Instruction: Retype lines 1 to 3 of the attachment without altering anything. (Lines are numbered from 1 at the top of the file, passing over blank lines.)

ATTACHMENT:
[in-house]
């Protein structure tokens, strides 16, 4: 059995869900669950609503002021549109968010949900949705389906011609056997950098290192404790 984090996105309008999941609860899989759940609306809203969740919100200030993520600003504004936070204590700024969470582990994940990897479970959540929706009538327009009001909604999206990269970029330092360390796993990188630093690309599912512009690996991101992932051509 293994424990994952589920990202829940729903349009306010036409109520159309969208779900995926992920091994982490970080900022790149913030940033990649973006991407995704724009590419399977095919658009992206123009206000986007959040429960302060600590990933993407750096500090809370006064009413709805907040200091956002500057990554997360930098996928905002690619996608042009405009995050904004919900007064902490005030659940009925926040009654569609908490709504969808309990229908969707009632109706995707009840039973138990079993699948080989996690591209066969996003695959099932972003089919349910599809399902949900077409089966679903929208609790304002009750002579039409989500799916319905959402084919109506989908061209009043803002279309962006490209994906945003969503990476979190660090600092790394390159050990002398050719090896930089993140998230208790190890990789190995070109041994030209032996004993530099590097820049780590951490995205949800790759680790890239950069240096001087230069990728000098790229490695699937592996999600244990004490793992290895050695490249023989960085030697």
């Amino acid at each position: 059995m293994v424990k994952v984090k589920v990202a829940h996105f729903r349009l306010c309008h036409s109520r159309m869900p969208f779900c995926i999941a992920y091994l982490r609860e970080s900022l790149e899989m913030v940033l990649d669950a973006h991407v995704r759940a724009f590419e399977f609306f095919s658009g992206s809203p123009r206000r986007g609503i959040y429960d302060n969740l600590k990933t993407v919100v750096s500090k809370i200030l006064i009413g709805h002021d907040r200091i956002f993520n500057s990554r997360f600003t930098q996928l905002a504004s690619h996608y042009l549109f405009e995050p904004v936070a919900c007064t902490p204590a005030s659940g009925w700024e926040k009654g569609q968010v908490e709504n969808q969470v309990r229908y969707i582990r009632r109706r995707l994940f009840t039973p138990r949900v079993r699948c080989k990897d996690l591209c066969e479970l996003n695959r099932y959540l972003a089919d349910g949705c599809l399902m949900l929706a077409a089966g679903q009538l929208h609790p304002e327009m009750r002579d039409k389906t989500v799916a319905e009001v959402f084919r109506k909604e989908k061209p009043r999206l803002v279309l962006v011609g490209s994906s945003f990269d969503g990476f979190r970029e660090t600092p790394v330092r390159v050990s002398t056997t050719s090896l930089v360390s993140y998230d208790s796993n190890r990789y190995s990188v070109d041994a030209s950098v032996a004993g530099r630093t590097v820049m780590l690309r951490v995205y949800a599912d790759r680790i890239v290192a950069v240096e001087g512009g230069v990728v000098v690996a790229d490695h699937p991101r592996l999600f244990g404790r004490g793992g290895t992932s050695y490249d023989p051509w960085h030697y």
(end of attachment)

[in-house]
């Protein structure tokens, strides 16, 4: 059995869900669950609503002021549109968010949900949705389906011609056997950098290192404790 984090996105309008999941609860899989759940609306809203969740919100200030993520600003504004936070204590700024969470582990994940990897479970959540929706009538327009009001909604999206990269970029330092360390796993990188630093690309599912512009690996991101992932051509 293994424990994952589920990202829940729903349009306010036409109520159309969208779900995926992920091994982490970080900022790149913030940033990649973006991407995704724009590419399977095919658009992206123009206000986007959040429960302060600590990933993407750096500090809370006064009413709805907040200091956002500057990554997360930098996928905002690619996608042009405009995050904004919900007064902490005030659940009925926040009654569609908490709504969808309990229908969707009632109706995707009840039973138990079993699948080989996690591209066969996003695959099932972003089919349910599809399902949900077409089966679903929208609790304002009750002579039409989500799916319905959402084919109506989908061209009043803002279309962006490209994906945003969503990476979190660090600092790394390159050990002398050719090896930089993140998230208790190890990789190995070109041994030209032996004993530099590097820049780590951490995205949800790759680790890239950069240096001087230069990728000098790229490695699937592996999600244990004490793992290895050695490249023989960085030697």
């Amino acid at each position: 059995m293994v424990k994952v984090k589920v990202a829940h996105f729903r349009l306010c309008h036409s109520r159309m869900p969208f779900c995926i999941a992920y091994l982490r609860e970080s900022l790149e899989m913030v940033l990649d669950a973006h991407v995704r759940a724009f590419e399977f609306f095919s658009g992206s809203p123009r206000r986007g609503i959040y429960d302060n969740l600590k990933t993407v919100v750096s500090k809370i200030l006064i009413g709805h002021d907040r200091i956002f993520n500057s990554r997360f600003t930098q996928l905002a504004s690619h996608y042009l549109f405009e995050p904004v936070a919900c007064t902490p204590a005030s659940g009925w700024e926040k009654g569609q968010v908490e709504n969808q969470v309990r229908y969707i582990r009632r109706r995707l994940f009840t039973p138990r949900v079993r699948c080989k990897d996690l591209c066969e479970l996003n695959r099932y959540l972003a089919d349910g949705c599809l399902m949900l929706a077409a089966g679903q009538l929208h609790p304002e327009m009750r002579d039409k389906t989500v799916a319905e009001v959402f084919r109506k909604e989908k061209p009043r999206l803002v279309l962006v011609g490209s994906s945003f990269d969503g990476f979190r970029e660090t600092p790394v330092r390159v050990s002398t056997t050719s090896l930089v360390s993140y998230d208790s796993n190890r990789y190995s990188v070109d041994a030209s950098v032996a004993g530099r630093t590097v820049m780590l690309r951490v995205y949800a599912d790759r680790i890239v290192a950069v240096e001087g512009g230069v990728v000098v690996a790229d490695h699937p991101r592996l999600f244990g404790r004490g793992g290895t992932s050695y490249d023989p051509w960085h030697y």